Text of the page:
When it comes to certain teeth wisdom is not the first thing that comes to mind. The last adult teeth to emerge, known as wisdom teeth, are notorious for causing problems. You may even need them removed if they are not currently causing any apparent problems.
Wisdom teeth get their name from the fact that they don’t typically arrive until a patient is an adult, normally between the ages of 18 and 25. People normally have four wisdom teeth – two at the rear of the lower jaw and two at the rear of the upper jaw.
Modern human beings don’t normally have enough space in their jaw for the wisdom teeth to make their debut, leading to numerous problems. A professional evaluation is the only way to know for sure what your level of future risk may be.
Wisdom Tooth Evaluation
Only your dentist can provide you with a definitive answer as to if your teeth need extracting. You must first undergo an evaluation, which will involve x-rays. If everything looks okay, they’ll probably tell you that extraction is unnecessary.
If your dentist looks at your x-rays and foresees problems ahead, they will advise you to have your wisdom teeth extracted. Even if you’re not currently experiencing any problems, you may need them removed to avoid complications in the future.
Can I just do nothing?
Doing nothing is always an option, but not one without consequences. The main risk is that your wisdom teeth may not properly emerge, leading to them becoming trapped under your gums, or impacted.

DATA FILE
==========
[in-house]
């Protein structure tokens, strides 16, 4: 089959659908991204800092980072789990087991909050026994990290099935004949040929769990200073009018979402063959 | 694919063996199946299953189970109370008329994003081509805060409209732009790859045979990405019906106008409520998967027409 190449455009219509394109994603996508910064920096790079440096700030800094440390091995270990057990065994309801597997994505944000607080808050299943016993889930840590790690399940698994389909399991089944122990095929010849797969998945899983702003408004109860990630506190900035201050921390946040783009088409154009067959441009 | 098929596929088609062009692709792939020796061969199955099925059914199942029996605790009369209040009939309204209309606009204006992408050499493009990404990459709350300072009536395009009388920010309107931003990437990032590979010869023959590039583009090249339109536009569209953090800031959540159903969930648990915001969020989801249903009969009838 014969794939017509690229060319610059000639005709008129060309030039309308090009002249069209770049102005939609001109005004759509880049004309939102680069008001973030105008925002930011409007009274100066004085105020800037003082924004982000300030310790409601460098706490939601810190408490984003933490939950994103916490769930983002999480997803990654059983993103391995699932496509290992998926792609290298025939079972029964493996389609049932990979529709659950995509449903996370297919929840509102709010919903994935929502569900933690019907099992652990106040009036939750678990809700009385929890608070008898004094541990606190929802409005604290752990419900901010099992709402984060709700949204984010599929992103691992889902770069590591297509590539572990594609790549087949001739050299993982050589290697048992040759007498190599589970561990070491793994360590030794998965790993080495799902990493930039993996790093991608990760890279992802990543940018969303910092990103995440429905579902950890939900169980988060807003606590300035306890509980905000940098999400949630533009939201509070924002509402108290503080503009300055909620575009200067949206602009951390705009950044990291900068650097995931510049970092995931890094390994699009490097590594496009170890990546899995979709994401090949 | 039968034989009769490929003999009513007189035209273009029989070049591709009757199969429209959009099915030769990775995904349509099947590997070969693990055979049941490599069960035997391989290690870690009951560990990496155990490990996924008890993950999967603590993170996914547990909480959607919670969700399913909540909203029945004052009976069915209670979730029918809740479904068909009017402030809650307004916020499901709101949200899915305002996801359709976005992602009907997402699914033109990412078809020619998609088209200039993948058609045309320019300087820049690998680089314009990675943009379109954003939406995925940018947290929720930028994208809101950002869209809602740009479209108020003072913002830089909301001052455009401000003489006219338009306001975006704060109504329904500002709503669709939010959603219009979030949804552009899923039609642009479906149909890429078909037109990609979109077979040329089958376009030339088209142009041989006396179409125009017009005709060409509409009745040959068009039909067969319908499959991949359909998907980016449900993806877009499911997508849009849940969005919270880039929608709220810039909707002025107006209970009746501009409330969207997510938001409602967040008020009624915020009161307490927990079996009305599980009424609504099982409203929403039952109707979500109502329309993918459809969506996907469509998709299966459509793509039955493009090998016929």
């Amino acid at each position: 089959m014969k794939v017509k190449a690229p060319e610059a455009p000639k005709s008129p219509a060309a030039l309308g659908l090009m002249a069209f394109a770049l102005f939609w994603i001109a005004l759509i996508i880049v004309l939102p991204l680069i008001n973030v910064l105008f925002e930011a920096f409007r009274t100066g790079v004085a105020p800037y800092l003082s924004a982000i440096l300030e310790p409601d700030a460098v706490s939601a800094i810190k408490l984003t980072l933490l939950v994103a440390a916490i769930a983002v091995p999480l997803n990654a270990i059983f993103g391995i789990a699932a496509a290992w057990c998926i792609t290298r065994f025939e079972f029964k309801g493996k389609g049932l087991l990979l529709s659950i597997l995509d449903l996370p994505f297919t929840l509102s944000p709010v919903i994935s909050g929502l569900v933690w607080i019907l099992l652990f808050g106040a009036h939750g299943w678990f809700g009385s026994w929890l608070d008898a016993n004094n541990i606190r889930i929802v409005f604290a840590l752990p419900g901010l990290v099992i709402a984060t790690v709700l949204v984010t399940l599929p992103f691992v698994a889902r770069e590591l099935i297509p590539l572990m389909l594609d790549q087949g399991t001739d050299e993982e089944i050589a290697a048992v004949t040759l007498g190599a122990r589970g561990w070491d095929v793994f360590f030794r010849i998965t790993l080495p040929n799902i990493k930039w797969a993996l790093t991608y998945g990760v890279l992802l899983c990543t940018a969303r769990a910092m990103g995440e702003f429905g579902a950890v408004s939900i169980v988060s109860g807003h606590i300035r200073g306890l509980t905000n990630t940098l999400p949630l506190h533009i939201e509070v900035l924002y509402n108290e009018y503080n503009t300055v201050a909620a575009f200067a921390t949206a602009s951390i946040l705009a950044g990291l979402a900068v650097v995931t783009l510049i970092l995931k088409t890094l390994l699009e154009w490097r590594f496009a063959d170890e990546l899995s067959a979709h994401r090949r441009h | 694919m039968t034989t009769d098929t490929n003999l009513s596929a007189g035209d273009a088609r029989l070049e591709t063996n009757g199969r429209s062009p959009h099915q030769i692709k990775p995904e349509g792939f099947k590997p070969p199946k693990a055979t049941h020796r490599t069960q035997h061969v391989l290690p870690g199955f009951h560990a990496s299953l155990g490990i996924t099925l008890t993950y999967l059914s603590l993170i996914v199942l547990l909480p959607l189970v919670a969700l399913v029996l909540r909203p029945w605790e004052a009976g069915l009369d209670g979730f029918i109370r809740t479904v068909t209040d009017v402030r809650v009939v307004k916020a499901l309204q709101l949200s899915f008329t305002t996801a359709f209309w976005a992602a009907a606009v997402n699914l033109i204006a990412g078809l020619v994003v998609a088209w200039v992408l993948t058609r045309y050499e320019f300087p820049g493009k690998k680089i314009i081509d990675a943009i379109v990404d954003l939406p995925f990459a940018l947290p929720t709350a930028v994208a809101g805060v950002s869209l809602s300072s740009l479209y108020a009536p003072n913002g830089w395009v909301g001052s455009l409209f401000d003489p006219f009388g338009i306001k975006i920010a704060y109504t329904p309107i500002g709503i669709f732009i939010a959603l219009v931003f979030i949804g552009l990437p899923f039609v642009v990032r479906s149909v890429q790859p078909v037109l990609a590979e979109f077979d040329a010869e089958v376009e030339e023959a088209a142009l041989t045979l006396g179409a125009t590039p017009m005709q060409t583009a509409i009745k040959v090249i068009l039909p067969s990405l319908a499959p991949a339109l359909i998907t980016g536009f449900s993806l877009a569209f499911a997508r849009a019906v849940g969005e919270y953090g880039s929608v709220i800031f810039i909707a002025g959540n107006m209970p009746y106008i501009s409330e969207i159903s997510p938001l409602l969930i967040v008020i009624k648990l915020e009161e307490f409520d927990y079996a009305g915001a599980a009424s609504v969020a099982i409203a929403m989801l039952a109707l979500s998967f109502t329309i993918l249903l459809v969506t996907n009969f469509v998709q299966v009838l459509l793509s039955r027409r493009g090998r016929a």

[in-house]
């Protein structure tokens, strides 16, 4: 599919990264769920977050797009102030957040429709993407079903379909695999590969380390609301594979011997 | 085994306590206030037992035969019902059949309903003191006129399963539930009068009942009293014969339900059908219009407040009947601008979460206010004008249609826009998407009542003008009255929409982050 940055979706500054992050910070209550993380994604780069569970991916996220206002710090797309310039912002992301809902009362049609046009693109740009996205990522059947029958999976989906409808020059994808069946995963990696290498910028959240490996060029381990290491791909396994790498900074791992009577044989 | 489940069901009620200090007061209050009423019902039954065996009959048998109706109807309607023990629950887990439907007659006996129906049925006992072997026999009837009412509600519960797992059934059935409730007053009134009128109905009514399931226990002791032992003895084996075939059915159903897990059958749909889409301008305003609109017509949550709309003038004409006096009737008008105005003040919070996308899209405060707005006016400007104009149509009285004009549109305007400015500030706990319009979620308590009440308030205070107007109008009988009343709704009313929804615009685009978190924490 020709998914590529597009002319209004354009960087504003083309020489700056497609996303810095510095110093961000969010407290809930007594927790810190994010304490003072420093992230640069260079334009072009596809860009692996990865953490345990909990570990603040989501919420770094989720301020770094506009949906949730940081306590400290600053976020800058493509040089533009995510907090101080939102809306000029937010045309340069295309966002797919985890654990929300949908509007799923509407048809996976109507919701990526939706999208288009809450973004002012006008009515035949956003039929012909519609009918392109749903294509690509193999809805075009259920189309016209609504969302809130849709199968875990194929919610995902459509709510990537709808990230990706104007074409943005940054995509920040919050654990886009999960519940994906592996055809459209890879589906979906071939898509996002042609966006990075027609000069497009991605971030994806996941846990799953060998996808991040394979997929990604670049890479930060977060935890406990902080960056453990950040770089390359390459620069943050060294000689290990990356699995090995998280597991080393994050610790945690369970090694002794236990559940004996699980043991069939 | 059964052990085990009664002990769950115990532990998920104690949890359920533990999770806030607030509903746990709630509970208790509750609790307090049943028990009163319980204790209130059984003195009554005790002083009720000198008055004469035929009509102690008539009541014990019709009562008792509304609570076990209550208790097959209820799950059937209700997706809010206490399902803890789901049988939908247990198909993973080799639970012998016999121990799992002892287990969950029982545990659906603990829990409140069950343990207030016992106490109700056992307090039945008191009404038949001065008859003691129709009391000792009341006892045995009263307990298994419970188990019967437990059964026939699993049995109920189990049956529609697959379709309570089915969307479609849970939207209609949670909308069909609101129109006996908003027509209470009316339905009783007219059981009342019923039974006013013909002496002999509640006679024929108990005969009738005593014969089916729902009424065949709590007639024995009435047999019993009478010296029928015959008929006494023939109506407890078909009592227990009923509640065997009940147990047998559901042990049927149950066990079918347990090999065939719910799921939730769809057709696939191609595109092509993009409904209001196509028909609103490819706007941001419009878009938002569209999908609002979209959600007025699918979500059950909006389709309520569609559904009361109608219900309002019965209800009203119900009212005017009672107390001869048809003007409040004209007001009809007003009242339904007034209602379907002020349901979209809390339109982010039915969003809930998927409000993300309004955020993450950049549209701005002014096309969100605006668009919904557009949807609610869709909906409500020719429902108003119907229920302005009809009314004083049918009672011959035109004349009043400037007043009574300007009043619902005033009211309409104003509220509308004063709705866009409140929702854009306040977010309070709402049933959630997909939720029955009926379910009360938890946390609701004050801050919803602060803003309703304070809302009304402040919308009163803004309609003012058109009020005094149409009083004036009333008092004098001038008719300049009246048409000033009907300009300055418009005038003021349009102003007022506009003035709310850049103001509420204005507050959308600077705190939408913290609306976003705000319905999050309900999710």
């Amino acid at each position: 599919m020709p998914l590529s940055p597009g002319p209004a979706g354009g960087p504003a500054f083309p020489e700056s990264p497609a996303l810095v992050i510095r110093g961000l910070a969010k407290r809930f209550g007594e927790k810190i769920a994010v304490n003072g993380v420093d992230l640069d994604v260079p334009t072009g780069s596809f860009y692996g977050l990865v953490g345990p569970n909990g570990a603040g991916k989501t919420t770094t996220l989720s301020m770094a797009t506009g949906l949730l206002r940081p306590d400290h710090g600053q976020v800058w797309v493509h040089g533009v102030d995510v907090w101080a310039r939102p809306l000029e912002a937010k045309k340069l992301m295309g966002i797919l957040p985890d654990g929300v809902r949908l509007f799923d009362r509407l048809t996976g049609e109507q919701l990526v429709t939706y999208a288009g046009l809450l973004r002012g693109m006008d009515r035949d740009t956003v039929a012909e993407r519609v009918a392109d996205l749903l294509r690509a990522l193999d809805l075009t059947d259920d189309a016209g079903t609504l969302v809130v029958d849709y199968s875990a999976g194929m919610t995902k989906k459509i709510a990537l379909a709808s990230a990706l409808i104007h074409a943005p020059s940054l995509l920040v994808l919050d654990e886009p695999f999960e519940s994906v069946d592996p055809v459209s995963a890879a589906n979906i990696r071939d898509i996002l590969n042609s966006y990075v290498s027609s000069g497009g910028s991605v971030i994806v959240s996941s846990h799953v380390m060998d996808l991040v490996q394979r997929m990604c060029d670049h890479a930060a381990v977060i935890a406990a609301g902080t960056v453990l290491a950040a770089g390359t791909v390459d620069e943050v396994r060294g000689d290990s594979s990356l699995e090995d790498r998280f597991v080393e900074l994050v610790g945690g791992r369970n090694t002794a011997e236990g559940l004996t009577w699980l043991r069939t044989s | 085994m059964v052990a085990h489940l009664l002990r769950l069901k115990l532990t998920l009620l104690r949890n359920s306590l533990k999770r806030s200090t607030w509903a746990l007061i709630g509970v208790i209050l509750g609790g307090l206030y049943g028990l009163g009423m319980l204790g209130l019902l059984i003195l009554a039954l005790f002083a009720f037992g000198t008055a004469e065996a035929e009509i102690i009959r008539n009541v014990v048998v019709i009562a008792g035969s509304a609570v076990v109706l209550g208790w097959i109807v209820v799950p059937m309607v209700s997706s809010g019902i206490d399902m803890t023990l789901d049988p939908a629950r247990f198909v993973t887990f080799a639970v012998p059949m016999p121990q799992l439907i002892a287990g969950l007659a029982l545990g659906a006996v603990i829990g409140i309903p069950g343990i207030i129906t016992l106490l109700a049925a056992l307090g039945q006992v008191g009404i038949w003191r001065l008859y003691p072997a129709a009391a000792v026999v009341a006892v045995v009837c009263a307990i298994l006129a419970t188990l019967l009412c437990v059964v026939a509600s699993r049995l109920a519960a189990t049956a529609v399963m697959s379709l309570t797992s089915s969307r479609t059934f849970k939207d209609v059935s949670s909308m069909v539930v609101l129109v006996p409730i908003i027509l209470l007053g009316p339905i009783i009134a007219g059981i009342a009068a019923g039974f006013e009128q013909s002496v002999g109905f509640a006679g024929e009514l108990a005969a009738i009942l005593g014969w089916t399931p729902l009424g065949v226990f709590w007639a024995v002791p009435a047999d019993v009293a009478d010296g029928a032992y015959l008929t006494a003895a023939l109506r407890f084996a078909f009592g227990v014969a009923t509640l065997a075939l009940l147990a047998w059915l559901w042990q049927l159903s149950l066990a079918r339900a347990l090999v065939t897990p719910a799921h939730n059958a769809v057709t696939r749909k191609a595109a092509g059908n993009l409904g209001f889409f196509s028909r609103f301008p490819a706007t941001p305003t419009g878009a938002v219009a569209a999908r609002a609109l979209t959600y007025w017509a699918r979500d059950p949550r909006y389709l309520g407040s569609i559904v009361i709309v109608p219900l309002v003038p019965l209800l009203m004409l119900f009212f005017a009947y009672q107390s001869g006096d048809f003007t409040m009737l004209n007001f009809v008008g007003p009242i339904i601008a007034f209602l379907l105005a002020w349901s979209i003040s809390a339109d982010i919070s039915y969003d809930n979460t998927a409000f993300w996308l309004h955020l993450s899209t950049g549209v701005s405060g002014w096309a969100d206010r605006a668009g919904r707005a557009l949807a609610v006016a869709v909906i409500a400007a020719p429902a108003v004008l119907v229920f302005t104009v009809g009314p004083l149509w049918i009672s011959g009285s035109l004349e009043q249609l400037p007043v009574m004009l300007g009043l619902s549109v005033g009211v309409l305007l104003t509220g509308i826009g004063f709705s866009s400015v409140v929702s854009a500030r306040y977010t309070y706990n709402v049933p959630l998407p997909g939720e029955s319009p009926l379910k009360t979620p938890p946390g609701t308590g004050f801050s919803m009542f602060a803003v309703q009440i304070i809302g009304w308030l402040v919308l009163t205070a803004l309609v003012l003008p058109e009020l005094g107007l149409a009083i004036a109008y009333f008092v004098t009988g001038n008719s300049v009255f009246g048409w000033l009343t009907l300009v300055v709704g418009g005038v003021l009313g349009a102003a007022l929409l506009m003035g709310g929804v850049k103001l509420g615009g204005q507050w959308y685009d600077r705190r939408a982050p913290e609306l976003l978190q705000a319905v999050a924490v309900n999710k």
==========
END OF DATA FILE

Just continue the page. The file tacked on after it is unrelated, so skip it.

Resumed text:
Your wisdom teeth may emerge parallel to your jawbone or push other teeth out of the way. If you do nothing, those teeth can cause poor alignment, decay, infection, jawbone damage and gum disease.
Another thing to consider is that these teeth are in the rear of the mouth, making them notoriously difficult to clean, even for those who practice meticulous oral hygiene. This makes it more likely that you could develop gum inflammation or infection.
How will I know if I need extraction?
Although your dentist will make the final determination, here are some signs that you may need extraction:
- Tooth or jaw pain
- Gums that are red, tender or swollen
- Persistent bad breath
- Swollen jaw leading to difficulty opening the mouth, or pain
What To Expect
If you are undergoing an extraction, your dentist would begin by numbing the treatment area with an anesthetic. The entire process should take only around 45 minutes to complete.
Once your procedure is complete, you will be guided to a recovery room where you will remain until your local anesthesia has worn off. Most patients are able to return home on the same day as their teeth removal.
Most patients tolerate the removal of their wisdom teeth quite well. If you should experience lingering pain, or pain that increases in intensity, contact your dentist right away to receive instructions.